Blindsided by Bergman: WILD STRAWBERRIES and PERSONA

Lopert Pictures

This month’s Blind Spot post covers two Bergman films for the price of one. This experience was a long time coming for me, and I hope you enjoy reading about it. If you haven’t seen the films, watch them! I’d also like to thank my wonderful sister-in-law Caroline Hagood for her feedback on this post.

I’ve just watched my first two Ingmar Bergman films. I don’t know why I took so long to get around to Bergman—or I should say, I don’t know how NYU conferred me a Bachelor of Cinema Studies without forcibly injecting Bergman into my veins. He represents everything mysterious and wonderful about the cinema. Watching Bergman’s films is like taking a trip into the human psyche; conscious and unconscious impulses find their voice on the screen, and they seem to stem from my own thoughts as much as Bergman’s and his characters’. It would be impossible to write about these films without waxing philosophical. If you want to learn about yourself, watch Bergman.

WILD STRAWBERRIES is about Isak Borg, a crotchety professor who is traveling from Stockholm to Lund to receive an honorary degree from a university. He had planned to fly with his live-in maid, but after a disturbing nightmare Isak decides on a whim to drive instead. With him comes his daughter-in-law, Marianne, who recently separated from Isak’s son. Over the day’s journey, they visit people and places from Isak’s youth and make the acquaintance of some fellow travelers.

I’m sure countless critics have said this, but WILD STRAWBERRIES is one of the most profound meditations on aging in film. Taking the journey with Isak is like peeling open his mind. Memories unfold and unravel like poetry, revealing Isak’s childhood longings and disappointments, and different causes for his stubbornness and lack of feeling. And Isak’s journey companions awaken long-dormant places in him; a young maiden and her two male friends evoke the masculine strivings of his youth, and the sense of joy and freedom he may have had then. A bitter and unstable middle-aged couple mirror the anger and isolation that spawned Isak’s jadedness in old age. Isak is looking back, seeing where he is and who he has been; he is hoping for some sense of accomplishment and peace.

Towards the end of his journey, Isak and Marianne pay a visit to his elderly mother. The somewhat bland scene is deeply meaningful for understanding Isak. This 78-year-old man seems nothing more than a child in the presence of his mother; he yearns for her affection as she hides behind her orderliness and detachment; when she recalls her memories of Isak, she speaks not from sentimentality, but a meticulous desire to get the details right. For me, traveling with Isak was like being in therapy with him. A seemingly innocuous conversation about a bad dream paves the way for profound ruminations on his childhood, his hopes for his old age, and his profound fear of death. Watching this all unfold on the screen was breathtaking.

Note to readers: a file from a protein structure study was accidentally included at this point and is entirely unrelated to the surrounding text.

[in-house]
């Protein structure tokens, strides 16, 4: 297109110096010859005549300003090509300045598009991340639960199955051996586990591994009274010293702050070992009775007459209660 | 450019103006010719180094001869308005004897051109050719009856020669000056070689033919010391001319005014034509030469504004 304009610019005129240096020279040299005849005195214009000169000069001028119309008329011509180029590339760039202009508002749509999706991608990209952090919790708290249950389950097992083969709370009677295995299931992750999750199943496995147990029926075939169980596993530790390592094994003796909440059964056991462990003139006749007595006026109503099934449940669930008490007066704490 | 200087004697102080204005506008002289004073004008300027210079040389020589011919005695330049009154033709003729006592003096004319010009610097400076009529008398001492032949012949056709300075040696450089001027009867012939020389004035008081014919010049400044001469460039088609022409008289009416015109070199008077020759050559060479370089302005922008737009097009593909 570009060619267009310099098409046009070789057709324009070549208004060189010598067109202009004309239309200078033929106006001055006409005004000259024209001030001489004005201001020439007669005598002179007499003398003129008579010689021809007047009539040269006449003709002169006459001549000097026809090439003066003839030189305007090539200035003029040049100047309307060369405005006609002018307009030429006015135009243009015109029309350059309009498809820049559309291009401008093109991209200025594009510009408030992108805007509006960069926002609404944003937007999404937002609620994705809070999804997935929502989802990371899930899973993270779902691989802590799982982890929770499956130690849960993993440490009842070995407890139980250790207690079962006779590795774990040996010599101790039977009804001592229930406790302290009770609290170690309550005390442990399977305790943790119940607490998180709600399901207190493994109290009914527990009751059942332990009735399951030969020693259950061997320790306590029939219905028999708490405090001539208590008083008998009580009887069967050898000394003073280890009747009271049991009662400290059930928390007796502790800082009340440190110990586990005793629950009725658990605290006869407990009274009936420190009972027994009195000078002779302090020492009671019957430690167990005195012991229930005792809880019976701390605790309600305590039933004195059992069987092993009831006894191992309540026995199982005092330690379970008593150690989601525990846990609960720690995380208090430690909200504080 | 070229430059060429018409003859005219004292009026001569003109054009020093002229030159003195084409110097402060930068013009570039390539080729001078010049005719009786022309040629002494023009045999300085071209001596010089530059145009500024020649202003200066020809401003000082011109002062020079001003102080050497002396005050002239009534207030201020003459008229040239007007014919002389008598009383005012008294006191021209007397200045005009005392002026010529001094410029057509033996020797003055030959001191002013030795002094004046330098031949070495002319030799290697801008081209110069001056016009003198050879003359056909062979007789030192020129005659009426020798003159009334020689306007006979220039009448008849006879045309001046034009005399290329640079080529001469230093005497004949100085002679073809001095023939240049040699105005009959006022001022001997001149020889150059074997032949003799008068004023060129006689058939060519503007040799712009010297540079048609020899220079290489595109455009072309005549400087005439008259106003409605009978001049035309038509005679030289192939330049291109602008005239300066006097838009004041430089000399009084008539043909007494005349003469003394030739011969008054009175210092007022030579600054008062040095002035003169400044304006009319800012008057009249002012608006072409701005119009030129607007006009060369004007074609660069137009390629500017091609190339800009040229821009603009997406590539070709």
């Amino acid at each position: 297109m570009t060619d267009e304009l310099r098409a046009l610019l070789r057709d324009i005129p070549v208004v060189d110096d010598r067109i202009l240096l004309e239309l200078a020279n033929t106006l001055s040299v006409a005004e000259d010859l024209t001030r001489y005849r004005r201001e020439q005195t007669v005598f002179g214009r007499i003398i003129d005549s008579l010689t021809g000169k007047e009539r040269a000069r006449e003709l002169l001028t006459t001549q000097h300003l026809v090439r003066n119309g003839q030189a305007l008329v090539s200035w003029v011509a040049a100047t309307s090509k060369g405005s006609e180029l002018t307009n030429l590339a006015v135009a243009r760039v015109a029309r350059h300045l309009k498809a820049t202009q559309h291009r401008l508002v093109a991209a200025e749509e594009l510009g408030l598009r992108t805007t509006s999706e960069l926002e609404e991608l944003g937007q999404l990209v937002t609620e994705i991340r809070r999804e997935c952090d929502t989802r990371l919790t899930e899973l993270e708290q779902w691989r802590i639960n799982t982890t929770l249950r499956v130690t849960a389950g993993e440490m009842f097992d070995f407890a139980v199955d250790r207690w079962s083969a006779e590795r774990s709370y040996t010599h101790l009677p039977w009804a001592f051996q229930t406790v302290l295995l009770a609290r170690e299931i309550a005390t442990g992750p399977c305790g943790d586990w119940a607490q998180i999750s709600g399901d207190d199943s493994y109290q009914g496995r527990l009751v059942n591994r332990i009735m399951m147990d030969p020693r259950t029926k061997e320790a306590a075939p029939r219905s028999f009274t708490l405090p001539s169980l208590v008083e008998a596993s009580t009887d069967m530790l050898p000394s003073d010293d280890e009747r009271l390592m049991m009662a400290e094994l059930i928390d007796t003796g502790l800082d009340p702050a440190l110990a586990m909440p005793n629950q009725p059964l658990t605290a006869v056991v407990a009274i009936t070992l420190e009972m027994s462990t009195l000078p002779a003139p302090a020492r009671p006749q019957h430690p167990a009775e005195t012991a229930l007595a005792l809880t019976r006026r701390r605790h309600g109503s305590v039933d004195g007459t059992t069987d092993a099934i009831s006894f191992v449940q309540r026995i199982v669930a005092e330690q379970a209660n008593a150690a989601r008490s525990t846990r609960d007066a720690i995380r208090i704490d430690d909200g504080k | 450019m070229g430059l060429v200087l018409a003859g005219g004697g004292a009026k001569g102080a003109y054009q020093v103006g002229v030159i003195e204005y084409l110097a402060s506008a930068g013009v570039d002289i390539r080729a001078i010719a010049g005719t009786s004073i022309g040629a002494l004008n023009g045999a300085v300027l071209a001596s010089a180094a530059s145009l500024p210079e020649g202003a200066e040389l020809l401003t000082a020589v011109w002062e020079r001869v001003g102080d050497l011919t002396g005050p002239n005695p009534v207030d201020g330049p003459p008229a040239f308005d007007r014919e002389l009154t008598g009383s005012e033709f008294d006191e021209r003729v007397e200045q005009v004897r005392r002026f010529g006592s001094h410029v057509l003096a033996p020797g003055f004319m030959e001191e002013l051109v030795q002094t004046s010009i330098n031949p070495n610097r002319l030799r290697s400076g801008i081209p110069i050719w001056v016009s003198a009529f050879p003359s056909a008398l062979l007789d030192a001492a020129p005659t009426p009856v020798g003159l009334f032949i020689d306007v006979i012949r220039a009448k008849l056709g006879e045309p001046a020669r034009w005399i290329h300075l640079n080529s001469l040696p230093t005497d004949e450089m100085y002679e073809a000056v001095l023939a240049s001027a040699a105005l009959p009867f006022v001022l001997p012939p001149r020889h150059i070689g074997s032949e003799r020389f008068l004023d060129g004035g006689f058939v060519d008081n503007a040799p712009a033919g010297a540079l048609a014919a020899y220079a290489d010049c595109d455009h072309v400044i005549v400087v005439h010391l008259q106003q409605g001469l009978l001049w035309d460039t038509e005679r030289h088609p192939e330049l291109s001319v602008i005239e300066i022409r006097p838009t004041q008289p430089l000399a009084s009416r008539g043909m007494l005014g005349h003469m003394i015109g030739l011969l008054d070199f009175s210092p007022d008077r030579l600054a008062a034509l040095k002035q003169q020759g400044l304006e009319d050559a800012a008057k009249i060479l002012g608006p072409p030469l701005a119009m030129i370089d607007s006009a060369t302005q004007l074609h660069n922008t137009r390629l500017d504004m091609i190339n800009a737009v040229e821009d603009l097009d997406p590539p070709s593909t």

PERSONA is a horse of a different color. On the surface the story of a young nurse and her patient, a stage actress who has become mute, this film is a challenging exploration into the boundaries of identity and reality. Before the narrative commences, a montage of confusing and horrifying images floods the screen: a tarantula, a penis, a crucifixion. What do these images mean? As the credits appear, a young, gaunt-looking boy touches a screen depicting a blurry image of a woman. What is he grasping for?

Alma and Elisabet, the nurse and the actress, travel to a doctor’s summer home to relax and recuperate. Elisabet has nothing physically wrong with her, but she has stopped speaking altogether. At the cottage, Alma bares her soul and Elisabet listens silently. A powerful connection seems to grow between them as Alma reveals things she has never told anyone and Elisabet listens with compassion. But there is something a bit off about them. Alma is beginning to unravel, and the patient is becoming the nurse.

As the film’s title suggests, Bergman is concerned with what makes us who we are, or who we appear to be. During these early chapters, I strove to understand the two women, particularly Alma, who did the lion’s share of the talking. The more I learned about her, the more I felt attracted to her vitality, her curiosity about the world. I also longed to know more of Elisabet, who seemed to hide a great deal in her silence. But when tension starts to grow between the two, the alluring comfort of these feelings dissolves. The more I thought I knew them, the further away I was.

Bergman seems to be concerned with the existential fear that comes from truly knowing another person, or even oneself. As Alma and Elisabet challenge each other’s stated identities, they begin to blend together into a single person. Certain scenes—expressions of fear on both women’s faces, Alma’s revelations about Elisabet’s past—feel more like symbolic truths than narrative truths. Bergman is depicting the emotional experience of trying to relate to another person on screen. His montage at the beginning of the film was a warning: abandon all hope of understanding, ye who enter here. Ahead lies only the terror of human existence. At the end of the film, I feel like I know nothing; but the point is to accept not knowing.

WILD STRAWBERRIES and PERSONA are both predominantly concerned with identity, and yet they seem to make opposite points. WILD STRAWBERRIES is about revelation; Isak rediscovers himself in his old age through his memories and his companions. By the end of the film, the viewer shares his feelings of peace and understanding. In PERSONA, all revelations are false. The closer you get to knowing, the harder reality becomes to grasp. Truth becomes ephemeral, and is eventually replaced by terror.